Cheops is our first mission to focus on exoplanets, or planets beyond our Solar System, orbiting stars other than the Sun. It will make observations of stars the are known to host exoplanets to measure small changes in their brightness due to the transit of the planet across the star's disc. Cheops will target in particular stars hosting planets in the Earth-to-Neptune size range. The information will enable precise measurements of the sizes of the orbiting planets to be made: combined with measurements of the planet masses, this will provide an estimate of their mean density – a first step to characterising planets outside our Solar System.

Cheops paves the way for the next generation of our exoplanet satellites, with two further missions – Plato and Ariel – planned for the next decade to tackle different aspects of the evolving field of exoplanet science.

The mission is a partnership between us and Switzerland with additional contributions from Austria, Belgium, France, Germany, Hungary, Italy, Portugal, Spain, Sweden, and the United Kingdom. This film contains contributions from Nicola Rando, Cheops Project Manager, ESA; and Kate Isaak, Cheops Project Scientist, ESA.

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CHaracterising ExOPlanet Satellite

This time-lapse video shows the preparations for the launch of ESA’s Cheops, the Characterising Exoplanet Satellite, at Europe’s Spaceport in Kourou, French Guiana. The video spans about three weeks, starting on 28 November 2019 and ending on 18 December with the liftoff. Over this period, the fully integrated and fueled spacecraft was fitted inside the flight adapter of the Soyuz-Fregat rocket, encapsulated within the half-shells of the transport module, transferred to the final integration building, and installed on top of the Fregat upper stage of the Soyuz launcher. The upper composite, enveloped by the rocket fairing and comprises the Fregat and all passengers – the ASI Cosmo-SkyMed Second Generation satellite, Cheops, and three CubeSats: ESA’s OPS-SAT and CNES's EYE-SAT and ANGELS satellites – was eventually transferred to the launch pad area and hoisted on top of the three-stage rocket ahead of liftoff. Cheops is ESA’s first mission dedicated to the study of extrasolar planets, or exoplanets. It will observe bright stars that are already known to host planets, measuring minuscule brightness changes due to the planet’s transit across the star’s disc.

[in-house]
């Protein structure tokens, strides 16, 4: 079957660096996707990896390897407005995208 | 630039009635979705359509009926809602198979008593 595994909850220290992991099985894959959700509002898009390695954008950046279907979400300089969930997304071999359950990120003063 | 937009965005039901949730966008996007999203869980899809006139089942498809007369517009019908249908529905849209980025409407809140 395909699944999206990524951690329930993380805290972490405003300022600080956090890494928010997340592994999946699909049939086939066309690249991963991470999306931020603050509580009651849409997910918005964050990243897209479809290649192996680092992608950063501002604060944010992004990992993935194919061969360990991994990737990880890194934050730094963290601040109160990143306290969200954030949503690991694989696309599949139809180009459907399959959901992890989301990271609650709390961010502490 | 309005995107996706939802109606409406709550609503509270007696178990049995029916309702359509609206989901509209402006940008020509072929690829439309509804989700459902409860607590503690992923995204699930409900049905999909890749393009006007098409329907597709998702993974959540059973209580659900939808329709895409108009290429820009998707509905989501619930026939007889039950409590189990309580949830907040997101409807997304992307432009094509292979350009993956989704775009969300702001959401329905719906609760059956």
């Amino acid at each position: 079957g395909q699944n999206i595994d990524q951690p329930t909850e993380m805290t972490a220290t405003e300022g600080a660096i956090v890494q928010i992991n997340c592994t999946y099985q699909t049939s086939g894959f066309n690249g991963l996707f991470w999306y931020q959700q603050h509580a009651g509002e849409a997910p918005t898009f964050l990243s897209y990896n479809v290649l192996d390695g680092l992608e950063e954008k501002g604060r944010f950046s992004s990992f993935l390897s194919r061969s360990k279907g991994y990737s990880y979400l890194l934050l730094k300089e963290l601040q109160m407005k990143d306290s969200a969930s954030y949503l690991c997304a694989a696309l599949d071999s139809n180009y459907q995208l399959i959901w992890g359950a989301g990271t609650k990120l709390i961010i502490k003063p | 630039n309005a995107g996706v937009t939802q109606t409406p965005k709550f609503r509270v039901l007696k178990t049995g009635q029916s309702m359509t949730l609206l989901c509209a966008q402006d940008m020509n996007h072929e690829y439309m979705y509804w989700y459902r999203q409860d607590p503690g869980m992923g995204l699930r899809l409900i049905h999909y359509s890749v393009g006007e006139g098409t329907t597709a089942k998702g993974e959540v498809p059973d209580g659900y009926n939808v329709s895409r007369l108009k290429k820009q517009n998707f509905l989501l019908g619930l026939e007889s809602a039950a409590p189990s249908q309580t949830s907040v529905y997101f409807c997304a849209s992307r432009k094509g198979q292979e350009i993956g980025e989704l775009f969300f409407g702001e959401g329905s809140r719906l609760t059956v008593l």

Conoce a Cheops

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CHaracterising ExOPlanet Satellite

Scientists at the Geneva Observatory in Switzerland will be processing data from CHEOPS (CHaracterising ExOPlanet Satellite) - a powerful telescope that will soon be studying stars outside our Solar System already known to host planets. The Observatory has a rich history studying exoplanets. In 1995, Michel Mayor and Didier Queloz discovered the first exoplanet orbiting a Sun-like star. The CHEOPS mission is a partnership between ESA and Switzerland with important contributions from Austria, Belgium, France, Germany, Hungary, Italy, Portugal, Spain, Sweden, and the United Kingdom. The CHEOPS launch slot is scheduled for the last quarter of 2019.

CHaracterising ExOPlanet Satellite

CHEOPS - CHaracterising ExOPlanet Satellite - is the first mission dedicated to searching for exoplanetary transits by performing ultra-high precision photometry on bright stars already known to host planets. The mission's main science goals are to measure the bulk density of super-Earths and Neptunes orbiting bright stars and provide suitable targets for future in-depth characterisation studies of exoplanets in these mass and size ranges.

Cheops: Planning a perfect mission

Teams of scientists and engineers are simulating the launch, early orbit phase and commissioning of the CHEOPS mission ahead of its launch period in the last quarter of 2019. The simulations are taking place at the CHEOPS Mission Operations Centre at Torrejón de Ardoz, just outside Madrid in Spain.